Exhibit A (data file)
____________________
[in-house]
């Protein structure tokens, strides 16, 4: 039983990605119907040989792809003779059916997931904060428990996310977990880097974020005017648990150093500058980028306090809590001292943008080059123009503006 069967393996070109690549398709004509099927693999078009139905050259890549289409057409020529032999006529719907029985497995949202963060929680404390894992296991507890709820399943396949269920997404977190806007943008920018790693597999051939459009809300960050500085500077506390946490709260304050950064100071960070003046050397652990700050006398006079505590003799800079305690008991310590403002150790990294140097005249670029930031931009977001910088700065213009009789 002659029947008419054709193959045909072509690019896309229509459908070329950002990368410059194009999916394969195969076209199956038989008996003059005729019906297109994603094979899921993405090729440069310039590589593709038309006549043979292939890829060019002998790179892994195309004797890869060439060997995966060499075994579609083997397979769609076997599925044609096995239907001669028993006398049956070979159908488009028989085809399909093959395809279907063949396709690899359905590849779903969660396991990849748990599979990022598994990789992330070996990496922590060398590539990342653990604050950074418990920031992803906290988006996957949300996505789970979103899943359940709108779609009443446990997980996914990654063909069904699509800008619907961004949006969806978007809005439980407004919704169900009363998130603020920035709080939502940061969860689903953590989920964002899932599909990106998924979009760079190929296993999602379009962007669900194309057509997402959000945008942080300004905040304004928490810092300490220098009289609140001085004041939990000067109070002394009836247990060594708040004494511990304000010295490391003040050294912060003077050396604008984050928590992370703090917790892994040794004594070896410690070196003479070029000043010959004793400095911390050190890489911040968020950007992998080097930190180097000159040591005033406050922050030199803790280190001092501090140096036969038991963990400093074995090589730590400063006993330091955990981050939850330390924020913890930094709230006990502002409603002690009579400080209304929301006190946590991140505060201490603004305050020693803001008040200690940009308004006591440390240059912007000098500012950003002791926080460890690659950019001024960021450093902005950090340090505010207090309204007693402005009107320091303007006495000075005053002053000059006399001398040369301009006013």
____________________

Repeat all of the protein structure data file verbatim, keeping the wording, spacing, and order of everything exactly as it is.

[in-house]
């Protein structure tokens, strides 16, 4: 039983990605119907040989792809003779059916997931904060428990996310977990880097974020005017648990150093500058980028306090809590001292943008080059123009503006 069967393996070109690549398709004509099927693999078009139905050259890549289409057409020529032999006529719907029985497995949202963060929680404390894992296991507890709820399943396949269920997404977190806007943008920018790693597999051939459009809300960050500085500077506390946490709260304050950064100071960070003046050397652990700050006398006079505590003799800079305690008991310590403002150790990294140097005249670029930031931009977001910088700065213009009789 002659029947008419054709193959045909072509690019896309229509459908070329950002990368410059194009999916394969195969076209199956038989008996003059005729019906297109994603094979899921993405090729440069310039590589593709038309006549043979292939890829060019002998790179892994195309004797890869060439060997995966060499075994579609083997397979769609076997599925044609096995239907001669028993006398049956070979159908488009028989085809399909093959395809279907063949396709690899359905590849779903969660396991990849748990599979990022598994990789992330070996990496922590060398590539990342653990604050950074418990920031992803906290988006996957949300996505789970979103899943359940709108779609009443446990997980996914990654063909069904699509800008619907961004949006969806978007809005439980407004919704169900009363998130603020920035709080939502940061969860689903953590989920964002899932599909990106998924979009760079190929296993999602379009962007669900194309057509997402959000945008942080300004905040304004928490810092300490220098009289609140001085004041939990000067109070002394009836247990060594708040004494511990304000010295490391003040050294912060003077050396604008984050928590992370703090917790892994040794004594070896410690070196003479070029000043010959004793400095911390050190890489911040968020950007992998080097930190180097000159040591005033406050922050030199803790280190001092501090140096036969038991963990400093074995090589730590400063006993330091955990981050939850330390924020913890930094709230006990502002409603002690009579400080209304929301006190946590991140505060201490603004305050020693803001008040200690940009308004006591440390240059912007000098500012950003002791926080460890690659950019001024960021450093902005950090340090505010207090309204007693402005009107320091303007006495000075005053002053000059006399001398040369301009006013």